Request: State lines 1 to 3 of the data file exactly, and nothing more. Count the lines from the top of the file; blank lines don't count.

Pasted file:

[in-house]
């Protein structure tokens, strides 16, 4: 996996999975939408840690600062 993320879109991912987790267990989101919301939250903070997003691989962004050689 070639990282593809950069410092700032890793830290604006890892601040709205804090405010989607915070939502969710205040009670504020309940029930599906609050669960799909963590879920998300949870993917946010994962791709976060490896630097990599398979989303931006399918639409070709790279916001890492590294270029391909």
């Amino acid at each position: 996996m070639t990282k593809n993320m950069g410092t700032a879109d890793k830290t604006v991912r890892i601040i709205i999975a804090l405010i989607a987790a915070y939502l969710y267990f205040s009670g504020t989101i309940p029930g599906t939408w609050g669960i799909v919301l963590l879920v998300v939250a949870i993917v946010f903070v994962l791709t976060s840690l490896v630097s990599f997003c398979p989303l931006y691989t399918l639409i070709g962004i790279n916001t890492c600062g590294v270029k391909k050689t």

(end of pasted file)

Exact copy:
[in-house]
């Protein structure tokens, strides 16, 4: 996996999975939408840690600062 993320879109991912987790267990989101919301939250903070997003691989962004050689 070639990282593809950069410092700032890793830290604006890892601040709205804090405010989607915070939502969710205040009670504020309940029930599906609050669960799909963590879920998300949870993917946010994962791709976060490896630097990599398979989303931006399918639409070709790279916001890492590294270029391909």
């Amino acid at each position: 996996m070639t990282k593809n993320m950069g410092t700032a879109d890793k830290t604006v991912r890892i601040i709205i999975a804090l405010i989607a987790a915070y939502l969710y267990f205040s009670g504020t989101i309940p029930g599906t939408w609050g669960i799909v919301l963590l879920v998300v939250a949870i993917v946010f903070v994962l791709t976060s840690l490896v630097s990599f997003c398979p989303l931006y691989t399918l639409i070709g962004i790279n916001t890492c600062g590294v270029k391909k050689t």